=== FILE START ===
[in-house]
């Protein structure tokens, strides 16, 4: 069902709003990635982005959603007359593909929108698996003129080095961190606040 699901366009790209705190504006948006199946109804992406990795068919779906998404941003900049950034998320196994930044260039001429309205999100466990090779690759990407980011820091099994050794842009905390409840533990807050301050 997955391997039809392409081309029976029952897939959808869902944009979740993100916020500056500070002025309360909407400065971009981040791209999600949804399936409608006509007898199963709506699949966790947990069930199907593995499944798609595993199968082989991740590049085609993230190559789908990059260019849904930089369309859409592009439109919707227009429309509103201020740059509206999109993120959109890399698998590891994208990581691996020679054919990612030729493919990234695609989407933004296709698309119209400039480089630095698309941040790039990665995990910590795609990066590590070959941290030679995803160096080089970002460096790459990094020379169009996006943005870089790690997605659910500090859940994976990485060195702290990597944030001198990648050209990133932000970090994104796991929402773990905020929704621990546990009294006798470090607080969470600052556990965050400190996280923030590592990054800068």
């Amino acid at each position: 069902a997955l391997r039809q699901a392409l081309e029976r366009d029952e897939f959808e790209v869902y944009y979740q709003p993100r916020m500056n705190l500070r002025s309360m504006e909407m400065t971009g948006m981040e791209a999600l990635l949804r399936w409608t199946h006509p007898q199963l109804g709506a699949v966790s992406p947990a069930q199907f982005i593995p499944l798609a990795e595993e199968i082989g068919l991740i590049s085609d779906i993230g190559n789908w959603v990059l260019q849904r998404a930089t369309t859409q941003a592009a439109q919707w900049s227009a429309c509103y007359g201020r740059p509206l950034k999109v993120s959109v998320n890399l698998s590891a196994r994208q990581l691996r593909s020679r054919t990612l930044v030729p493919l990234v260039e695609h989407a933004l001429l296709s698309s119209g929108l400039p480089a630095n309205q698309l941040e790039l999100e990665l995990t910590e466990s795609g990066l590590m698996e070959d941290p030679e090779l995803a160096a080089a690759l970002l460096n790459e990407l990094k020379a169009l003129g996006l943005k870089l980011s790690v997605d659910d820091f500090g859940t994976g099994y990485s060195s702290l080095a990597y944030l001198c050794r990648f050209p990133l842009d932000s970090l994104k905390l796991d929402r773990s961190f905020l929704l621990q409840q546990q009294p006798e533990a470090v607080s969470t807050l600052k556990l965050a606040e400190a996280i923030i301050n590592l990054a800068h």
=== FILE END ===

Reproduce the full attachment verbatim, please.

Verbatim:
[in-house]
């Protein structure tokens, strides 16, 4: 069902709003990635982005959603007359593909929108698996003129080095961190606040 699901366009790209705190504006948006199946109804992406990795068919779906998404941003900049950034998320196994930044260039001429309205999100466990090779690759990407980011820091099994050794842009905390409840533990807050301050 997955391997039809392409081309029976029952897939959808869902944009979740993100916020500056500070002025309360909407400065971009981040791209999600949804399936409608006509007898199963709506699949966790947990069930199907593995499944798609595993199968082989991740590049085609993230190559789908990059260019849904930089369309859409592009439109919707227009429309509103201020740059509206999109993120959109890399698998590891994208990581691996020679054919990612030729493919990234695609989407933004296709698309119209400039480089630095698309941040790039990665995990910590795609990066590590070959941290030679995803160096080089970002460096790459990094020379169009996006943005870089790690997605659910500090859940994976990485060195702290990597944030001198990648050209990133932000970090994104796991929402773990905020929704621990546990009294006798470090607080969470600052556990965050400190996280923030590592990054800068």
């Amino acid at each position: 069902a997955l391997r039809q699901a392409l081309e029976r366009d029952e897939f959808e790209v869902y944009y979740q709003p993100r916020m500056n705190l500070r002025s309360m504006e909407m400065t971009g948006m981040e791209a999600l990635l949804r399936w409608t199946h006509p007898q199963l109804g709506a699949v966790s992406p947990a069930q199907f982005i593995p499944l798609a990795e595993e199968i082989g068919l991740i590049s085609d779906i993230g190559n789908w959603v990059l260019q849904r998404a930089t369309t859409q941003a592009a439109q919707w900049s227009a429309c509103y007359g201020r740059p509206l950034k999109v993120s959109v998320n890399l698998s590891a196994r994208q990581l691996r593909s020679r054919t990612l930044v030729p493919l990234v260039e695609h989407a933004l001429l296709s698309s119209g929108l400039p480089a630095n309205q698309l941040e790039l999100e990665l995990t910590e466990s795609g990066l590590m698996e070959d941290p030679e090779l995803a160096a080089a690759l970002l460096n790459e990407l990094k020379a169009l003129g996006l943005k870089l980011s790690v997605d659910d820091f500090g859940t994976g099994y990485s060195s702290l080095a990597y944030l001198c050794r990648f050209p990133l842009d932000s970090l994104k905390l796991d929402r773990s961190f905020l929704l621990q409840q546990q009294p006798e533990a470090v607080s969470t807050l600052k556990l965050a606040e400190a996280i923030i301050n590592l990054a800068h």